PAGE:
With news that Democratic Rep. Ruben Kihuen won’t seek reelection in 2018 amid accusations of sexual harassment, all eyes are turning to who might replace him.
Kihuen would have been the favorite in the district, which includes North Las Vegas and rural, central Nevada. But stories from four women who have spoken out publicly about unwanted advances (he continues to deny the allegations) and an impending investigation from the House Ethics Committee threaten to sink any 2018 bid.
“The allegations that have surfaced would be a distraction from a fair and thorough discussion of the issues in a reelection campaign,” the freshman lawmaker said in a statement on Saturday. “Therefore, it is in the best interests of my family and my constituents to complete my term in Congress and not seek reelection.”
The outcome of the race now that the seat is open is less sure, even though the district has a 10-percentage point Democratic registration advantage — a lead of about 36,600 more registered voters.
The 4th Congressional District went for Republican Cresent Hardy in a 2014 upset. That same cycle, Democrat Ross Miller narrowly won the district in a tight attorney general race he ultimately lost to Adam Laxalt, even though Republicans Gov. Brian Sandoval and Lt. Gov. Mark Hutchison handily won the district in their less-competitive races.
In the 2016 election, Hillary Clinton won 49.5 percent of votes in the district compared with Trump’s 44.6 percent. Democratic Sen. Catherine Cortez Masto garnered 48.8 percent of votes in the district compared with Republican Joe Heck’s 42.5 percent.
The Democratic Congressional Campaign Committee sounded an optimistic note for the party in light of the Kihuen setback, referencing a victory in 2016 when Rep. Jacky Rosen and Danny Tarkanian faced off for the open 3rd Congressional District seat. They’re also banking on anti-Trump fervor to boost their prospects in the midterms.
“Nevada’s Fourth Congressional District will remain in Democrats’ hands,” vowed the group’s spokeswoman, Meredith Kelly. “The DCCC has a recent, proven track record of winning open seats in Nevada, and will do it again in 2018. This is a fundamentally Democratic district, which will be all but impossible for Republicans to overcome when combined with their inability to recruit strong candidates, the overwhelming grassroots energy behind Democrats, and their cruel, anti-middle class agenda.”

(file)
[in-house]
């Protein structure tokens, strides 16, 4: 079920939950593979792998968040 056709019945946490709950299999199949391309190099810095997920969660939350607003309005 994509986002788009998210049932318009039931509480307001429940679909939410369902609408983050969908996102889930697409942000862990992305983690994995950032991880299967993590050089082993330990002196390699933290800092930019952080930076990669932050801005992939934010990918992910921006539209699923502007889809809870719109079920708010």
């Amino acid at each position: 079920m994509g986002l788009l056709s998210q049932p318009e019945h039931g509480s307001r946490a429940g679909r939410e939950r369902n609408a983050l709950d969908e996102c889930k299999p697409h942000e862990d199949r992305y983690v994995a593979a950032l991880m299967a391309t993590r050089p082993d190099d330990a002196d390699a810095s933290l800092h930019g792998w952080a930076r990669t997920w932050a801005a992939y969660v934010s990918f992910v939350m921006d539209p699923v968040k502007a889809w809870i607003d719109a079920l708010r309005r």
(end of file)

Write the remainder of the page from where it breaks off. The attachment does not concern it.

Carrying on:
Democrat Steven Horsford, a former state Senate majority leader who won the seat in 2012 before losing it to Hardy, is considered a prime prospect for the race. Since leaving Congress, he’s served as president of Resources Plus, a consulting firm whose clients have included the American Gaming Association and the MGM National Harbor resort outside of Washington, D.C.
Horsford has been soliciting input from friends, family and supporters as he deliberates a run.
Democratic state Sen. Pat Spearman, who will be halfway through a four-year Senate term in 2018, said she’s “strongly considering” jumping into the race. She wanted to run for secretary of state before stepping aside to avoid a primary with Assemblyman Nelson Araujo.
In an interview with The Nevada Independent on Saturday, she said she’d been fielding calls nonstop from people who want her to seek Kihuen’s post. She pointed to the decisive role that African-American women played in Alabama to elect Democrat Doug Jones to the Senate over Republican Roy Moore.
“There have been a number of African-American women who say it’s time we recognize that we carry the load. People have to support strong women to get elected to office,” said Spearman, who is African-American.
She thanked Kihuen for his contributions in Congress and said she thinks he’ll continue his advocacy for immigrants and DREAMers even outside the House. Although Spearman, who was a victim of sexual harassment while in the military, didn’t comment directly on the merit of the accusations, she noted that women who are harassed generally do not make allegations to draw attention to themselves and that they need to be listened to.
“It’s disappointing. I also have to view through the lens of a pastor — it’s very sad,” she said. “We’ve got to pray for Congressman Kihuen and his family.”
Asked about whether she was interested in running for the seat, Democratic state Sen. Yvanna Cancela pointed out that she was busy in her first year at UNLV’s Boyd School of Law. Cancela, who was political director of the Culinary Union when the group helped Kihuen win his House seat, was appointed in 2016 to fill his seat in the Legislature and has said she will be running for election to the seat in 2018.